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The government will not charge interest or cut tax exemptions and tax holiday for investments, despite the International Monetary Fund’s (IMF) recommendation to reconsider its generous tax policies to accelerate development.
Arkebe Oqubay (PhD), Special Advisor to the Prime Minister on the Minister portfolio, said that the government would not implement a short term cut on tax incentives in the near future.
In its latest report, IMF stated that in terms of tax revenue collection, Ethiopia faces the typical challenges of a developing country.  “These include a low tax-to-GDP ratio, heavy reliance on trade taxes as a source of revenue generation, and generous tax exemptions and expenditures,” the report stated.
IMF recognized that stronger efforts in tax administration allowed Ethiopia to catch up with peer countries in the region like Tanzania and Uganda, nevertheless, it still falls behind its own targets, and average performances in Sub Saharan Africa.
Greater efforts are needed through tax design and administrative measures to support inclusive growth and create sufficient fiscal space for scaling up the most needed social spending, according to the IMF.
“The main consideration should be given, in this context, to reduction of excessive tax exemptions and tax holidays, as well as to policies promoting private sector development, which would facilitate broadening of the tax base,” the report stated.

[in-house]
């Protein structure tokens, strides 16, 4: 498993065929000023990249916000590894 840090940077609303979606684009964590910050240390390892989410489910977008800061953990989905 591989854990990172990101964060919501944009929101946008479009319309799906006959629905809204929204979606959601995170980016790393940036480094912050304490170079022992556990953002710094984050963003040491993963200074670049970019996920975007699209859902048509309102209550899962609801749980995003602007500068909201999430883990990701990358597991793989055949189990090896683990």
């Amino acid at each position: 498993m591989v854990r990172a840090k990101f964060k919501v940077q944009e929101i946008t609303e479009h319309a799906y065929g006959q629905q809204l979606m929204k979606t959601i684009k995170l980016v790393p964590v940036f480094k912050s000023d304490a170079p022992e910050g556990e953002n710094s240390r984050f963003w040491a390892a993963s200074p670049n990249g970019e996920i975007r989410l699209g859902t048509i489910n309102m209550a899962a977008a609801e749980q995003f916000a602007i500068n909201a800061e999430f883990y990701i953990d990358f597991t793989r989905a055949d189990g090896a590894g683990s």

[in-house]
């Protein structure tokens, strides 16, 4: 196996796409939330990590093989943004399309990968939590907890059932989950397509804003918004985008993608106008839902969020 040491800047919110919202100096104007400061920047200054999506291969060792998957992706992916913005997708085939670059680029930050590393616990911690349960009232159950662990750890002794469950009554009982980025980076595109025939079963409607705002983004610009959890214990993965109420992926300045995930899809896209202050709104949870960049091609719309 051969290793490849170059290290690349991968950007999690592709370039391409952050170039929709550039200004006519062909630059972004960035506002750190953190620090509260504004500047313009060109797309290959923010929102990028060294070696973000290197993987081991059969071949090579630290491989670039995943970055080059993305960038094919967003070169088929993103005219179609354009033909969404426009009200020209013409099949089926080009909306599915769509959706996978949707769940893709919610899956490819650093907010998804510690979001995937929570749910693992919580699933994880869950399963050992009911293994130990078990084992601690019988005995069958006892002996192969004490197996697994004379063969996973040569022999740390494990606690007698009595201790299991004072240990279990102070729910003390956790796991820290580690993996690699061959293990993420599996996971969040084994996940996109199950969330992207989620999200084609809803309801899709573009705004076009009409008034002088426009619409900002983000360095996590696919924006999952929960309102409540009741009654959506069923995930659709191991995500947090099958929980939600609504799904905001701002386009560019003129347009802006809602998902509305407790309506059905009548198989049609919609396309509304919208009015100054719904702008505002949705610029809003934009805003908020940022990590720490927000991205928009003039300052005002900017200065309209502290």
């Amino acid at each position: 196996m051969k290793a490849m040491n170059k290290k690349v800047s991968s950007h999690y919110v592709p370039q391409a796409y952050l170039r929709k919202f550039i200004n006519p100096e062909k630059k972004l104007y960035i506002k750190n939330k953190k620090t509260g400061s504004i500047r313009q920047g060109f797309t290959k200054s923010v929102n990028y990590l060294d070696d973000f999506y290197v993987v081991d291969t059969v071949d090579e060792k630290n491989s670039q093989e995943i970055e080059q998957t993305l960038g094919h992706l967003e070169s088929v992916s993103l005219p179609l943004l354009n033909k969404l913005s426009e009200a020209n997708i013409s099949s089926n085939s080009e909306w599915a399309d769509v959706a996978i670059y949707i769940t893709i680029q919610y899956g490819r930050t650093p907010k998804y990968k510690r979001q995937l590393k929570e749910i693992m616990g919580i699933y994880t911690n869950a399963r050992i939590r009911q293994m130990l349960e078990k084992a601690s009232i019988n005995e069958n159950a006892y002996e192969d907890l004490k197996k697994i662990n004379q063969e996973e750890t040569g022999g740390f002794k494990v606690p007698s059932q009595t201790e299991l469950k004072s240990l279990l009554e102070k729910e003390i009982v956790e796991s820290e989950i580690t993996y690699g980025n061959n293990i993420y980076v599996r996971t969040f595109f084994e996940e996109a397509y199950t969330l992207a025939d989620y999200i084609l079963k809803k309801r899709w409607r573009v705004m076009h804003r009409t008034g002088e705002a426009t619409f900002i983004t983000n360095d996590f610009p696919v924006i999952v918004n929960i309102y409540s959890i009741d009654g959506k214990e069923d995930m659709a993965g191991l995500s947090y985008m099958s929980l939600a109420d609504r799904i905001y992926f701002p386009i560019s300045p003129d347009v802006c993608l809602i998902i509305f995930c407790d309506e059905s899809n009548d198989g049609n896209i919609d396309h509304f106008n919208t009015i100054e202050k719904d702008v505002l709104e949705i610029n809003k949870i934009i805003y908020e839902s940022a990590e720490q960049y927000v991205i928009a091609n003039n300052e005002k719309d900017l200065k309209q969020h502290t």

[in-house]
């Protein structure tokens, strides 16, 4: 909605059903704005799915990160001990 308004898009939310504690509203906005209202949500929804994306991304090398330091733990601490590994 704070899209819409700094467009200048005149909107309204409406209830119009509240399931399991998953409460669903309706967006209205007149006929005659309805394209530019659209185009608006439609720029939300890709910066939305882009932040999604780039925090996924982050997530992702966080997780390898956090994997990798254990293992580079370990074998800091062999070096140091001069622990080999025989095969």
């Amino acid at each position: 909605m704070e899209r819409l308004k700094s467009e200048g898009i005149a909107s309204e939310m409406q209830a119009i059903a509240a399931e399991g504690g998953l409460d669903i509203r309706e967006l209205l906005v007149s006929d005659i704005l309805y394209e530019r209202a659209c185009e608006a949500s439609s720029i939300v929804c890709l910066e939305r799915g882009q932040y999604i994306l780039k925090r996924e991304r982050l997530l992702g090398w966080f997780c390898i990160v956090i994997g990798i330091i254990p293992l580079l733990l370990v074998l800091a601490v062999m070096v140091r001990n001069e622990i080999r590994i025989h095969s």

Arkebe told Capital that the government will continue to provide attractive policies to expand the investment flow.
“The government has identified that in the manufacturing sector, the main issue is expanding the industry zone. That shall minimize investment costs and other address other concerns such as effects on climate,” he said.
The government will not reduce the tax incentives and duty free schemes, such as for the export sector and free for importing machinery.
“Incentives are considered as additional support for investors,” he explained. “We do not have any new plan to evaluate the tax incentives soon.”
The country government has up to ten years’ tax holiday for foreign direct investment. In addition to tax incentives, the government is establishing industry zones to attract more FDI for selected sectors.